Free trade first spread in the mid-19th century. Tariff protection became more popular with governments later in the 19th century, but on the whole tariffs of the leading capitalist countries remained fairly low until about 1930, with the USA as the main exception.
A spiral of beggar-my-neighbour tariffs in the 1930s crashed world trade and worsened the economic slump then.
Since World War Two it has been bourgeois orthodoxy to favour making trade barriers low, with argument only about the scale and type of the exceptions to that rule. From the 1960s the running-into-a-wall of “developmentalist” trade barrier regimes in second-tier capitalist countries from Ireland to Argentina has broadened the hold of that orthodoxy.
After the crash of 2008, the chief, in fact only clear-cut, decision of the emergency G20 summit of November 2008 was to demand of all governments that they avoid building trade barriers in response. On the whole, that decision held.
The USA has always been an exception within the capitalist free-trade world order it has promoted and keystoned since World War 2.
Because of the USA's size, its relatively small (though increasing, from 10% in 1970 to 25% now) ratio of trade to GDP, and its status as home to so many multinationals, an expert comments that: “The United States has not historically worried much about how to make itself an attractive location for investment geared towards exports”, though pretty much all other governments have worried greatly and increasingly about that.
The USA has simultaneously been the keystone of a relatively free-trade world-market system, and often the most reckless and narrow-minded about the necessary capitalist give-and-take. That contradiction has been kept within bounds for decades. With Trump, it could prove deadly.
There are strong forces of inertia which will act to stop Trump's measures decisively destabilising the world's more-or-less free-trade system, at least for now.
Even the hardest Brexiters among the Tories want some trade deal with the EU, and want more trade deals with non-EU states. Nationalist-populist parties in Europe like France's Front National (now renamed Rassemblement National) and Italy's Lega and Five Star Movement have, as they have neared or looked like nearing government office, become more hesitant about policies which might reverse European economic integration.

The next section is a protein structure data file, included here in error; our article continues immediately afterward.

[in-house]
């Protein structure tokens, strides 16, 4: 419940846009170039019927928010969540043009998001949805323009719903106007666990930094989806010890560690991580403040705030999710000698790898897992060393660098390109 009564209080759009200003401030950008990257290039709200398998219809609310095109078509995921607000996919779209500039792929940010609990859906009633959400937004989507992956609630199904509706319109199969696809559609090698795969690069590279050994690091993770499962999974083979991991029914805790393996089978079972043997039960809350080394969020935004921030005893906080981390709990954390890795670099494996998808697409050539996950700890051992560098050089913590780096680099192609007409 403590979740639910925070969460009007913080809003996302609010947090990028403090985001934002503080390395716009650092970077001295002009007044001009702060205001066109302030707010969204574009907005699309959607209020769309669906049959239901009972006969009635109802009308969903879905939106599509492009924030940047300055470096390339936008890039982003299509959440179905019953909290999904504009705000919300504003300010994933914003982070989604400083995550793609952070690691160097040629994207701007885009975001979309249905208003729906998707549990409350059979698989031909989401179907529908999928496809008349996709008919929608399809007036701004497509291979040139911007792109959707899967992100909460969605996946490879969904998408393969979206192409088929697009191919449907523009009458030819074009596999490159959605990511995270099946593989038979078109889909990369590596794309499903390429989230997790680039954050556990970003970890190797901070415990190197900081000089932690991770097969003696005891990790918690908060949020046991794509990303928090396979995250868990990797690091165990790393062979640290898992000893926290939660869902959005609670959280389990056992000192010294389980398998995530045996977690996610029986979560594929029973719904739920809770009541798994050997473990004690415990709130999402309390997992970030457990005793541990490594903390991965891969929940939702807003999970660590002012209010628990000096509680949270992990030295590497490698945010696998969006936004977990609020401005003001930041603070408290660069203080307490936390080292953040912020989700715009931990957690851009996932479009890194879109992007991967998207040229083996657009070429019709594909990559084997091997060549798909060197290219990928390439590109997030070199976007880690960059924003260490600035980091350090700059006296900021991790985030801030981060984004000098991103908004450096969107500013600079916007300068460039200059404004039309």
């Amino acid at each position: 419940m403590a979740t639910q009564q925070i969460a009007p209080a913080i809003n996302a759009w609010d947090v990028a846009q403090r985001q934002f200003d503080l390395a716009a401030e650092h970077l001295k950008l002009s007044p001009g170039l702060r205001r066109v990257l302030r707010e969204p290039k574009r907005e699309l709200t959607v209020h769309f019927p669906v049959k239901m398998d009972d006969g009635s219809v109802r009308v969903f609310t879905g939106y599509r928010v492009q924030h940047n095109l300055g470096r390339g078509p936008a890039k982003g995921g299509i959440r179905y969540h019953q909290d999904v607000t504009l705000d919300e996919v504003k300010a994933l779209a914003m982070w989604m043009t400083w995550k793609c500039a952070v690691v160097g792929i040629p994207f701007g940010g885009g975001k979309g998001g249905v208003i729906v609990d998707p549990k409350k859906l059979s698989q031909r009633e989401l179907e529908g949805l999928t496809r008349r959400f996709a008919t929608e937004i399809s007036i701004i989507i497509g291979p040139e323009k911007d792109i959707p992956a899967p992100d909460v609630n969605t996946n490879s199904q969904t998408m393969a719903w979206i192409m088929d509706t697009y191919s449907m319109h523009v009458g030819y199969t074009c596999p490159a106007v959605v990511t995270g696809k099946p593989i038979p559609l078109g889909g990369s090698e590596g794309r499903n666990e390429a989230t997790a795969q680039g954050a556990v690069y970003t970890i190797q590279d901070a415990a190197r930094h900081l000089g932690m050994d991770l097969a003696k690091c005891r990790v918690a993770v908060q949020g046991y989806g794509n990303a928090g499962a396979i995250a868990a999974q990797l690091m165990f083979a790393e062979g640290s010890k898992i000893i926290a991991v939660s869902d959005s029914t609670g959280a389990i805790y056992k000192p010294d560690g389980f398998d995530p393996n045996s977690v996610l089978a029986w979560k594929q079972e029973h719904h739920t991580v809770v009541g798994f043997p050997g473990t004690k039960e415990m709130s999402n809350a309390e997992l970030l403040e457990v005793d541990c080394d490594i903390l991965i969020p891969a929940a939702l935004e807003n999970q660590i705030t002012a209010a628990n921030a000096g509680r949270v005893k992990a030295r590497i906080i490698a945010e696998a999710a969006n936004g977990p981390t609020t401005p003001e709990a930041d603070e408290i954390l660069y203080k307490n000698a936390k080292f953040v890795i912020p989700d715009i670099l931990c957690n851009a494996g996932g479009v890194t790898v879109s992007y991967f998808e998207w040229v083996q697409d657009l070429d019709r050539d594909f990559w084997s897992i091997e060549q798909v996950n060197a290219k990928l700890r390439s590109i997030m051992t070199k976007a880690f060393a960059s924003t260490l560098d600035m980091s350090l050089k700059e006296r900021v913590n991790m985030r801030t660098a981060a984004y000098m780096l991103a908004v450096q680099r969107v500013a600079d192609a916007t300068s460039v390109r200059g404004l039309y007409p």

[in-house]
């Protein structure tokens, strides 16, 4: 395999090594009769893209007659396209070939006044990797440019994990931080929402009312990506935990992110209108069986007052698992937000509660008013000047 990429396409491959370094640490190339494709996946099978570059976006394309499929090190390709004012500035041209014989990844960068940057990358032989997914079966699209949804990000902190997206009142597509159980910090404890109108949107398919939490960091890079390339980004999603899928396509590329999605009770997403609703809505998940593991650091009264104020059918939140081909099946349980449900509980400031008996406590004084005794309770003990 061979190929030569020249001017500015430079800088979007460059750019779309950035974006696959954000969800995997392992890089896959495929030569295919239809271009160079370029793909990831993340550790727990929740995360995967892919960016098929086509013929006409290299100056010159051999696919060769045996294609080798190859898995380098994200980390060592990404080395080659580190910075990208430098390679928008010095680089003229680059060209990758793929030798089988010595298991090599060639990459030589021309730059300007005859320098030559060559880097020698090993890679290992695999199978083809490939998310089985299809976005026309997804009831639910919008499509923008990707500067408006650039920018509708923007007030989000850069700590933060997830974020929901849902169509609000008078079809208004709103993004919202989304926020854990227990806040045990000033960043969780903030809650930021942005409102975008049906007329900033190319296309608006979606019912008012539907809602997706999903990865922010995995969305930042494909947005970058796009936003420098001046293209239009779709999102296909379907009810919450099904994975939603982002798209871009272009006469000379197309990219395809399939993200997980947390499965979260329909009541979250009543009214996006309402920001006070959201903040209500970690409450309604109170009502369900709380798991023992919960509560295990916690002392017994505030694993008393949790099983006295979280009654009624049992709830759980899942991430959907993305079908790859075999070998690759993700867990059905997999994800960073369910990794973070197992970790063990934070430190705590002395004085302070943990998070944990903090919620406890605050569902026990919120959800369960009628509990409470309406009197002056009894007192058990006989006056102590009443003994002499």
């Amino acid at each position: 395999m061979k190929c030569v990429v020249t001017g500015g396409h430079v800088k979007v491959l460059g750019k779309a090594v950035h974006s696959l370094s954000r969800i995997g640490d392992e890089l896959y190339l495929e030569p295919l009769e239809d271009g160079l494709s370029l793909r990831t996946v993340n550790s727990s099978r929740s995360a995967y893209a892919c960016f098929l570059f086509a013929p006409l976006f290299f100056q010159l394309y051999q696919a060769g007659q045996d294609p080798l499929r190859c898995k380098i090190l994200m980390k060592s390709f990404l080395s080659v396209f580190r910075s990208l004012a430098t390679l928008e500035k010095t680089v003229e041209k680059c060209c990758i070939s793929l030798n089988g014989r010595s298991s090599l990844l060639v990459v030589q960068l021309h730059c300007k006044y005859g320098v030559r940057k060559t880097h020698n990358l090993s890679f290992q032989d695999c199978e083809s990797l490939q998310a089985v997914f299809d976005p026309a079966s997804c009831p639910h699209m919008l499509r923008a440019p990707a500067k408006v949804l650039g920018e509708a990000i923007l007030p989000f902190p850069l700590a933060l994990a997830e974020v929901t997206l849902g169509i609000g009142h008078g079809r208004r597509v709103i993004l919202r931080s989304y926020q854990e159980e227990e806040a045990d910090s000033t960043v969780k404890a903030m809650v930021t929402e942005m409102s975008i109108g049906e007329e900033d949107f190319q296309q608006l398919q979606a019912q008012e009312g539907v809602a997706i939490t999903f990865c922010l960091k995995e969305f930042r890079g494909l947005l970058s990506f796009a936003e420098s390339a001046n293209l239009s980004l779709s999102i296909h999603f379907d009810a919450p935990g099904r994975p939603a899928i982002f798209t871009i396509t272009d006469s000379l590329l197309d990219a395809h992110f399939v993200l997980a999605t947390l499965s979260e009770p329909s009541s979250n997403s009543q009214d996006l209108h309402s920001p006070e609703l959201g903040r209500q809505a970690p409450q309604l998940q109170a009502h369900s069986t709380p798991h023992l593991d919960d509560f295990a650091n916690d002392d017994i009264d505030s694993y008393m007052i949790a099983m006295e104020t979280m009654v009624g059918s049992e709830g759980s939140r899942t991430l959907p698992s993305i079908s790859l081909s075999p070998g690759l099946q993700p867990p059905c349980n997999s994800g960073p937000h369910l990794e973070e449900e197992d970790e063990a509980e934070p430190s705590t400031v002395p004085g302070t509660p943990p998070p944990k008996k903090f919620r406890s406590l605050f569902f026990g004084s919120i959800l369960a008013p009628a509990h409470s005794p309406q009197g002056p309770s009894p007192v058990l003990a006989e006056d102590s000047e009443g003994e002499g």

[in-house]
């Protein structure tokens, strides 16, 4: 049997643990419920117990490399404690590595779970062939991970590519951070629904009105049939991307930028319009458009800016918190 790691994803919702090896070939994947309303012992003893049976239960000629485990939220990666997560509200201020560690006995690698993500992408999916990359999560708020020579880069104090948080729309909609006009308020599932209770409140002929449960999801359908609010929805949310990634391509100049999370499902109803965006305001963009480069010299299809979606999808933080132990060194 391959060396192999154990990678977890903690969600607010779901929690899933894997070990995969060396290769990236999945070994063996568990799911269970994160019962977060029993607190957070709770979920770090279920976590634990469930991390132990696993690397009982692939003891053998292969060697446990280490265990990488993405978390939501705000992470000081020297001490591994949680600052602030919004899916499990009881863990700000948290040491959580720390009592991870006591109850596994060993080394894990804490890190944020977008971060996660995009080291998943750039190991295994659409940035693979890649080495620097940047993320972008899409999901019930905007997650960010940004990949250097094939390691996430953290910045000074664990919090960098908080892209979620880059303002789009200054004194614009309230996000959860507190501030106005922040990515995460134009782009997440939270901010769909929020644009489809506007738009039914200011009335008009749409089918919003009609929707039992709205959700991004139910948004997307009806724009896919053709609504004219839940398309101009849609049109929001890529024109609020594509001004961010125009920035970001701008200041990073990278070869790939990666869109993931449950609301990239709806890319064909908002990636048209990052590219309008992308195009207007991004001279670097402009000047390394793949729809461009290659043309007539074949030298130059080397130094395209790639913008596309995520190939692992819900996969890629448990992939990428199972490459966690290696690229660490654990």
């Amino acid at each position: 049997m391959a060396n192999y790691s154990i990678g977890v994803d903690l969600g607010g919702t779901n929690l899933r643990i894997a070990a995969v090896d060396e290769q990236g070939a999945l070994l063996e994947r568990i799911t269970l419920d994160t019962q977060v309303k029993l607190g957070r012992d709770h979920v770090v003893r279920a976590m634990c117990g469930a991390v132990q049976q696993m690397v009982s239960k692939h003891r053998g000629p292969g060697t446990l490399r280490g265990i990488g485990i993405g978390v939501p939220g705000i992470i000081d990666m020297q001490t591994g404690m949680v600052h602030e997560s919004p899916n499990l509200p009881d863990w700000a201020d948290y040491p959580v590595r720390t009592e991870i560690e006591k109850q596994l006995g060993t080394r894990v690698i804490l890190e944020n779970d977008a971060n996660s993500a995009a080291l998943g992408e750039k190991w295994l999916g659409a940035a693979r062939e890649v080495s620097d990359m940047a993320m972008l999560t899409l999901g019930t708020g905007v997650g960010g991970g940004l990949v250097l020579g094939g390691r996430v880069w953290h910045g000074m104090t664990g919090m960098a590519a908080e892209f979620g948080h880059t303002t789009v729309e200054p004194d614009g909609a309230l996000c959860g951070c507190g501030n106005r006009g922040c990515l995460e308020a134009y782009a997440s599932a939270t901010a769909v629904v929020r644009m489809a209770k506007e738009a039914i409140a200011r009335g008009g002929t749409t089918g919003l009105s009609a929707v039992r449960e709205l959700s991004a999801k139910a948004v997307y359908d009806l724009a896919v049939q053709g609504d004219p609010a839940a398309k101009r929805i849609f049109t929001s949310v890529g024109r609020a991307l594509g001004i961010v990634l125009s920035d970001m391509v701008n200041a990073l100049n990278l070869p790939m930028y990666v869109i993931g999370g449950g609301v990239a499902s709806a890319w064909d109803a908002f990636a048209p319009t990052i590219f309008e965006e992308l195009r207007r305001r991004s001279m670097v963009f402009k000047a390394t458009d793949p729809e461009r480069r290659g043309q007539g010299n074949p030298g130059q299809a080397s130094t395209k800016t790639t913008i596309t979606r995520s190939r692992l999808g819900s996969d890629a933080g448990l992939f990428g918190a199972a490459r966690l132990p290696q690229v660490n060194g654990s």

US capitalists who have gone along with Trump in the belief or hope that his measures are only bluster designed to get new trade deals on more favourable terms are likely to rebel more decisively if they see trade conflicts spiralling out of control.
But all that is now, when the faltering economic recovery after 2008 is at about the strongest (or least weak) it has been since then.
The growth of a new far-right movement is a particular new development and part of the picture.
One element of the new movement a continuation or revival of the former English Defence League milieu, which connected often casually-racist football firms with more developed nationalist politics. But the movement also has a core of fascist and neo-Nazi activists, such as Generation Identity, as well as links with and funding from figures on the international populist hard-right such as Steve Bannon and Geert Wilders. This movement has been able to mobilise on the streets in greater numbers than any far-right movement in Britain since the 1930s.
In this context, rebuilding a culture of working-class anti-fascism is vital, not as a campaigning activity to be outsourced to some external body (Hope Not Hate, Stand Up to Racism, or the mooted proposal of a relaunched Anti-Nazi League) but conducted by labour movement bodies - union branches and local Labour Parties - under their own banner, directly mobilising their own members, on the basis of explicitly socialist politics.
What will happen in the next crisis? The crisis for which so much explosive material is accumulating in the financial markets? Will bourgeois patience and restraint hold the line then? Quite likely not.
The response of the labour movement cannot be to endorse the more far-sighted and rational elements of established bourgeois opinion.
But it must include vigorous rejection of the drift towards trade war, and of all suggestions that there is something socially-desirable or pro-working-class about the drift.
Against a determined push by the new right-wing nationalists, the liberal bourgeoisie will not safeguard the moderate extensions of formal equality, the modest opening of opportunities to ethnic minorities, the relative freedom of movement for some across some borders, the halfway secularism, the mild cosmopolitanism, on which it prides itself.
Having already let so many civil rights be swallowed by the “war on terror” and the drive for “labour flexibility”, it will be no bulwark for the rest. The liberal bourgeoisie may not even safeguard the achievement of which it boasts most, the reduction of economic barriers between countries.
Before the USA's Smoot-Hawley tariff law of 1930, which started a catastrophic spiral of protectionism and shrinking world trade, “economics faculties [in the USA]... were practically at one in their belief that the Hawley-Smoot bill was an iniquitous piece of legislation”. Over a thousand economists petitioned the US administration against it. It went through, and its effects spiralled.
It falls to the labour movement to defend even the limited bourgeois ameliorations.
The labour movement cannot do that unless it mobilises; unless it cleanses itself of the accommodations to nationalism now so common over Brexit; and unless it spells out socialist answers which can convince and rally the millions of the economically marginalised and disillusioned. It falls to the left to make the labour movement fit for those tasks.